Graphics of Judges




Judges's Times

 Exodus from Egypt Israelites enter Canaan Period of the judges beginsOthniel Ehud  Deborah
 
GideonSamuel born Samson Saul anointed David become king 
 1446 B.C.
(1280 B.C.)
 1406
(1240)
1375
(1220) 
 1367-1327
(1202-1162)
1309-1229 
(1184-1104)
1209-1169
(1192-1152) 
 1162-1122
(1146-1106)
 1105
(1083)
 1075-1055
(1083-1063)
 1050
(1045)
1010 





Vital statistics


 Propose: To show that God's judgment against sin is certain, and his forgiveness of sin and restoration to relationship are just as certain for those who repent.   
 Author:  Possibly Samuel
 Original audience:  The people of Israel
 Setting: The land of Canaan, later called Israel. God had helped the Israelites conquer Canaan, which had been inhabited by a host of wicked nations. But they were in danger of losing this Promised Land because they compromised their convictions and disobeyed God.
 Key verse: "In those days Israel had no king; all the people did whatever seemed right in their own eyes" (17:6)
 Key people:  Othniel Ehud, Deborah, Gideon, Abimelech, Jephthah, Samson. 
 Special feature:  records Israel's first civil war 






Analysis of Judges


1
2
3
4
5
6
7
SIN
Did
evil …
Forgot
Jehovah …
Served
Baalim
Again
did
evil …
Many
Gods
SERVITUDE
Sold Israel to Jabin for 20 years
SUPPLICATION
Cried to
Jehovah
SALVATION
Raised
up Ehud
SILENCE
Rest
40 years
No
deliverance!
3:7–11
3:12–30
4:1–5:31
8:33–9:57
10:6–12:7
13:2–16:31

Richards, L., & Richards, L. O. (1987). The teacher's commentary. Includes index. (178). Wheaton, Ill.: Victor Books.







The Judges and Their Rules


NAME
OPPRESSORS
YEARS OF OPPRESSION and REST
REFERENCE
Othniel
Mesopotamians
48
3:7–11
Ehud
Moabites
98
3:12–30
Shamgar
3:31
Deborah/Barak
Canaanites
60
4 5
Gideon
Midianites
47
6–8
Tola
23
10:1–2
Jair
22
10:3–5
Jephthah
Ammonites
24
10:6–12:7
Ibzan
7
12:8–10
Elon
10
12:11–12
Abdon
8
12:13–15
Samson
Philistines
60*
13–16
TOTAL
407**
* Some scholars would have Samson’s 20 years running concurrecntly with the Philistines’ 40 years.
** Abimelech, not a judge but a son of Gideon who set himself up as a king, ruled for three years (9:22) to bring the total number of years in the period to 410.

Richards, L., & Richards, L. O. (1987). The teacher's commentary. Includes index. (181). Wheaton, Ill.: Victor Books.




For instance, we can look at the number of verses given in this Bible book to the story of each judge.
Othniel
3:7–11
5 verses
Ehud
3:12–30
19 verses
Shamgar
3:31
1 verse
Deborah/Barak
4:1–5:31
55 verses
Gideon
6:1–8:35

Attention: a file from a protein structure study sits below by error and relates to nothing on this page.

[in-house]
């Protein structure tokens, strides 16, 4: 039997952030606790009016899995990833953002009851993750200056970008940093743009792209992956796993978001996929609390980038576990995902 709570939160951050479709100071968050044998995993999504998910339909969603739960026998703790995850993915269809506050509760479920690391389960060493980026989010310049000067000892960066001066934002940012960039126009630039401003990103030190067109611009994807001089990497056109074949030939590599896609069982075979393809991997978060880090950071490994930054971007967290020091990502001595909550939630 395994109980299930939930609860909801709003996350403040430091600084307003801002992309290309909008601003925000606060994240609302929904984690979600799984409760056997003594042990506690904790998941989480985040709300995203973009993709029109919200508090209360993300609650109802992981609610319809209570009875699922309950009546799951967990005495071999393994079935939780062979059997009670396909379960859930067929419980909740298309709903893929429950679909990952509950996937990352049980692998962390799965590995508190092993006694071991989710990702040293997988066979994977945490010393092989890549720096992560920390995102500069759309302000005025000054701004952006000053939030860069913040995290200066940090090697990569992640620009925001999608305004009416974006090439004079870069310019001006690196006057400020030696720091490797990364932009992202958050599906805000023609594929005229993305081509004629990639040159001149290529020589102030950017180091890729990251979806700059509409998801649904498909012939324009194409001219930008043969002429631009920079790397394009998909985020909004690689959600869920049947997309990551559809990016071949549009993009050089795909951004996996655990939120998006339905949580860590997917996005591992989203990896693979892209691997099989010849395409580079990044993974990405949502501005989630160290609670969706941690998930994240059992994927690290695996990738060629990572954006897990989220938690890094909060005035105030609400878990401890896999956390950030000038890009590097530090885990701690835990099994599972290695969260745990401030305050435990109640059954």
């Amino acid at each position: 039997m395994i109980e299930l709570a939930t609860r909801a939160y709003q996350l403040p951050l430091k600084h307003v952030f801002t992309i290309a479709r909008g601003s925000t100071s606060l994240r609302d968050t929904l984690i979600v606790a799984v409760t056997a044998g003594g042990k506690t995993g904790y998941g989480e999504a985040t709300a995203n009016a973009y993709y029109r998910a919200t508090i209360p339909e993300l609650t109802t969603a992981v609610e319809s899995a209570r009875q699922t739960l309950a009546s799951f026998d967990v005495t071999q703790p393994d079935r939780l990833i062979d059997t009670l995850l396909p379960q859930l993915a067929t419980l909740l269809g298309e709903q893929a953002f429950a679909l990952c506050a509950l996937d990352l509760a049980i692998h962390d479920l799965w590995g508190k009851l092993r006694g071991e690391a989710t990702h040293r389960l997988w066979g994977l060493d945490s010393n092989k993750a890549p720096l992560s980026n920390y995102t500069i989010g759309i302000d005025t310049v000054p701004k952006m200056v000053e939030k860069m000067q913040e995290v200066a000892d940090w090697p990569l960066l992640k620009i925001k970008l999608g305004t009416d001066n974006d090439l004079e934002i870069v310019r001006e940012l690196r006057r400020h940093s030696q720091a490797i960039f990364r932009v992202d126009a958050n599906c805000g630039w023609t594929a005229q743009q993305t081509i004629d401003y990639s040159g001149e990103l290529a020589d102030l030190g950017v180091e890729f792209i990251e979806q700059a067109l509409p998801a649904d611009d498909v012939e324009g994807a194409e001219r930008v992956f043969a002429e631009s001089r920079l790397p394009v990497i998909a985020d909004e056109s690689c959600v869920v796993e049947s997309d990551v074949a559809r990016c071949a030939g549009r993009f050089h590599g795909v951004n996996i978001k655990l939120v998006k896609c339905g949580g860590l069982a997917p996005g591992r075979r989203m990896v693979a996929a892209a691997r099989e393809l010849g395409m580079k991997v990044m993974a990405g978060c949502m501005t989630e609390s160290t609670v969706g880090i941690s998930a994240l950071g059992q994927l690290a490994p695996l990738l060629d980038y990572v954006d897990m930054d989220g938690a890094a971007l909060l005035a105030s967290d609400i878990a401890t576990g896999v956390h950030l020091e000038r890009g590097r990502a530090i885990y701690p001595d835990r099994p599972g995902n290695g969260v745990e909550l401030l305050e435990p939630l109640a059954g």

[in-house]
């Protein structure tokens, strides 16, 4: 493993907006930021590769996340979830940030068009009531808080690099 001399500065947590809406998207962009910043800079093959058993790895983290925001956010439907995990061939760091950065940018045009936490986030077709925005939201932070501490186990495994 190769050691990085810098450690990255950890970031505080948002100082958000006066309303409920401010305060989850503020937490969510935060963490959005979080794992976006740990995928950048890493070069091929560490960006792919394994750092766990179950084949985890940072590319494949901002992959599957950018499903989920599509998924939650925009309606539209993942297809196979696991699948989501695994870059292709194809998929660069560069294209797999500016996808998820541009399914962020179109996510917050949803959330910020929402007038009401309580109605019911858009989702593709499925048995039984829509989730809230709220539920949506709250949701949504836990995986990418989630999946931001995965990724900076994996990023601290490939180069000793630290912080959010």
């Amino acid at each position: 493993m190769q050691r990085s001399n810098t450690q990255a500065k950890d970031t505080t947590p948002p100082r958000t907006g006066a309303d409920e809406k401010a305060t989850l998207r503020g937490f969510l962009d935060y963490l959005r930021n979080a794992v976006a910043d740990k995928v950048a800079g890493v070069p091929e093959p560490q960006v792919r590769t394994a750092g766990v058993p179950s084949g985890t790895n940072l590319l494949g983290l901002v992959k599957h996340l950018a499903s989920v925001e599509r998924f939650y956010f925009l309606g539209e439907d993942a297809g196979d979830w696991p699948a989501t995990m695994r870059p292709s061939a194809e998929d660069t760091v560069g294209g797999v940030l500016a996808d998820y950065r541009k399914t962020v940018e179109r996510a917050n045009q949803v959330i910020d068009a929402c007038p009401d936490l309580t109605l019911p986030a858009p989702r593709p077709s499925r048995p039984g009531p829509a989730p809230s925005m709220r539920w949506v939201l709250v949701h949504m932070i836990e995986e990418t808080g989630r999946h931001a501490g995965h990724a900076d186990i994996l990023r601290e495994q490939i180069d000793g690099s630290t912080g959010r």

100 verses
Tola
10:1–2
2 verses
Jair
10:3–5
3 verses
Jephthah
10:6–12:7
80 verses
Ibzan
12:8–10
3 verses
Elon
12:11–12
2 verses
Abdon
12:13–15
3 verses
Samson
13:1–16:31
96 verses
Richards, L., & Richards, L. O. (1987). The teacher's commentary. Includes index. (182). Wheaton, Ill.: Victor Books.




The Period of the Judges



 Judge and Tribe Scripture References Major Events Oppressors Period of Oppression Period of Rest
 (1) Othniel (Judah) Son of Kenaz, the younger brother of Caleb Judg. 1:11–153:1–11 Josh. 15:16–191 Chr. 4:13 (1) Othniel was the nephew of Caleb (3:11) and became his son-in-law after the capture of Kirjath Sepher (1:1213).
(2) Defeated Cushn-Rishathaim, king of Mesopotamia (
3:10).
 Cushan-Rishathaim, king of Mesopotamia (3:8) 8 years (3:8) 40 years (3:11)
 (2) Ehud (Benjamin) Son of Gera Judg. 3:12–4:1 (1) Ehud, the left-handed Benjamite, personally slew Eglon, the fat king of Moab (3:2122).
(2) Led in the slaying of 10,000 Moabites (3:29).
 Eglon, king of Moab (3:12)
Ammonites (3:13)
Amalekites (3:13)
 18 years (3:14) 80 years (3:30)
 (3) Shamgar (Perhaps foreign) Son of Anath Judg. 3:315:6 (1) Shamgar slew 600 Philistines with an oxgoad (3:31). Philistines (3:31) Not given Not given
 4) Deborah (Ephraim) and Barak (Naphtali) Son of Abinoam) Judg. 4:1–5:31
Heb. 11:32
 (1) Deborah, a prophetess and judge, was the wife of Lapidoth (4:45:7)
(2) Deborah, and Barak defeated Sisera (with his 900 iron chariots) at the Battle of Kishon (4:13–16).(3) Sisera killed by Jael, the wife of Heber, with a tent peg (4:21).
(4) The Song of Deborah (ch. 5) recounts the victory of Deborah and Barak over Sisera.
(5) Barak is listed among the “Heroes of the Faith” in Heb. 11:32.
 Jabin, king of Canaan (4:2);
Sisera was the commander of his army (4:2)
 20 years (4:3) 40 years (5:31)
 (5) Gideon (Manasseh) Son of Joash the Aiesrite Also called: Jerubbaal (6:327:1) Jerubbesheth (2 Sam. 11:21) Judg. 6:1–8:32
Heb. 11:32
 (1) The Angel of the Lord appeared to Gideon at Ophrah as he was beating our wheat in the winepress (6:11–18).
(2) Gideon’s offering consumed by fire (6:19–24).(3) Gideon destroyed the altar of Baal by night (6:25–27).
(4) Gideon “put out the fleece” twice for a “sign” (6:36–40). 
(5) Gideon reduced his army from 32,000 to 10,000 to 300 (7:2–8); he routed the Midianites with trumpets, pitchers, and torches (7:16–22).
(6) Oreb and Zeeb killed by the Ephraimites (7:24–8:3).
(7) Gideon took revenge on teh men of Succoth and Penuel for not giving his army bread (8:5–914–17).
(8) Gideon killed Zebah and Zalmunna (Midianite kings) in revenge for the death of his brothers at Tabor (8:18–21). 
(9) Gideon made a gold ephod which led the people into idolatry (8:24–27).
 Midianites (6:13337:12)
Amalekites (6:3337:12)
“People of the East” (6:3337:12)
 7 years (6:1) 40 years (8:28)
 (6) Abimelech (Manasseh) Son of Gideon by a concubine Judg. 8:33–9:57 2 Sam. 11:21 (1) Abimelech slew all his half brothers (70) except Jotham, the youngest (9:5).
(2) Abimelech defeated Gaal, who conspired against him (9:26–41).
(3) Abimelech captured Shechem and razed the city (9:42–49).
(4) At Thebez a woman thre a millstone which hit Abimelech on the head; Abimelech then had his armorbearer kill him with a sword (9:50–54).
 Civil war Abimelech ruled over Israel 3 years (9:22). 
 (7) Tola (Issachar) Son of Puah Judg. 10:12 (1) Tola was probably from one of the leading families of Issachar (cf. Gen. 46:13Num. 26:23).   Judged Israel 23 years (10:2)
 (8) Jair (Gilead-Manasseh) Judg. 10:3–5 (1) Jair was probably a descendant of the Jair who distinguished himself during the days of Moses and Joshua (Num. 32:41Deut. 3:14Josh. 13:301 Kin. 4:131 Chr. 2:21).
(2) Jair had 30 sons who were itinerant judges (10:4).
   Judged Israel 22 years (10:3)
 9) Jephthah (Gilead-Manasseh) Son of Gilead by a harlot (11:1) Judg. 10:6–12:7
Heb. 11:32
 (1) Jephthah was the son of Gilead by a harlot (11:1); he was driven off by his vengeful half brothers and fled to the land of Tob.
(2) Elders of Gilead brought Jephthah back and made him their chief at Mizpah (11:4–11).
(3) Jephthah sent a message to the King of Ammon saying that the Israelites had been in possession of Gilead for 300 years-too long for the Ammonites to challenge their right to it (11:26). 
(4) Jephthah subdued the Ammonites, conquering some 20 cities (11:3233).
(5) Jephthah devoted his daughter to the service of the Lord for the rest of her life, in fulfillment of his foolish vow (11:31–40).
(6) Jephthah defeated the Ephraimites, who were offended because they had not been asked to join in the battle against the Ammonites (12:1–6).